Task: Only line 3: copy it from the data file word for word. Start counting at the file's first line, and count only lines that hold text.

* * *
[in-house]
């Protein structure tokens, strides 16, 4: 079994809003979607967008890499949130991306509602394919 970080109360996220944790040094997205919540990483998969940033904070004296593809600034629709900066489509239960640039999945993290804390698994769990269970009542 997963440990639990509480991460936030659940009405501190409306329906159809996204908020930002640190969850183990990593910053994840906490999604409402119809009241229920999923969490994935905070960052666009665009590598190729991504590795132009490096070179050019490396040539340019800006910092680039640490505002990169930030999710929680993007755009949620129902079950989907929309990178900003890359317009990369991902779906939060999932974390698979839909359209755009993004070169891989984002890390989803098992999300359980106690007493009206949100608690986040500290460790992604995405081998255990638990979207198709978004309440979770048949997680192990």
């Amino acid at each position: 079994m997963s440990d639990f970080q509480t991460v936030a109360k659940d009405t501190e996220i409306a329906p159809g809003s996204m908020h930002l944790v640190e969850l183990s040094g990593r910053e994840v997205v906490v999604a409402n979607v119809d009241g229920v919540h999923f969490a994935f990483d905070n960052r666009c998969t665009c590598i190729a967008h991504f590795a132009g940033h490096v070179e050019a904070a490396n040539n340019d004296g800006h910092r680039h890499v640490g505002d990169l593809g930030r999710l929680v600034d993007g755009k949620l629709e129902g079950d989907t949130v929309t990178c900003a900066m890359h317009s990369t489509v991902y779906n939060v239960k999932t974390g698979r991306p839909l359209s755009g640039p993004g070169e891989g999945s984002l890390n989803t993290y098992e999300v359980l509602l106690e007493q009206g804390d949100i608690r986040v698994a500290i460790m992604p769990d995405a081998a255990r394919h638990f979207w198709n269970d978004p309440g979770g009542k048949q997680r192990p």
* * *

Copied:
């Amino acid at each position: 079994m997963s440990d639990f970080q509480t991460v936030a109360k659940d009405t501190e996220i409306a329906p159809g809003s996204m908020h930002l944790v640190e969850l183990s040094g990593r910053e994840v997205v906490v999604a409402n979607v119809d009241g229920v919540h999923f969490a994935f990483d905070n960052r666009c998969t665009c590598i190729a967008h991504f590795a132009g940033h490096v070179e050019a904070a490396n040539n340019d004296g800006h910092r680039h890499v640490g505002d990169l593809g930030r999710l929680v600034d993007g755009k949620l629709e129902g079950d989907t949130v929309t990178c900003a900066m890359h317009s990369t489509v991902y779906n939060v239960k999932t974390g698979r991306p839909l359209s755009g640039p993004g070169e891989g999945s984002l890390n989803t993290y098992e999300v359980l509602l106690e007493q009206g804390d949100i608690r986040v698994a500290i460790m992604p769990d995405a081998a255990r394919h638990f979207w198709n269970d978004p309440g979770g009542k048949q997680r192990p």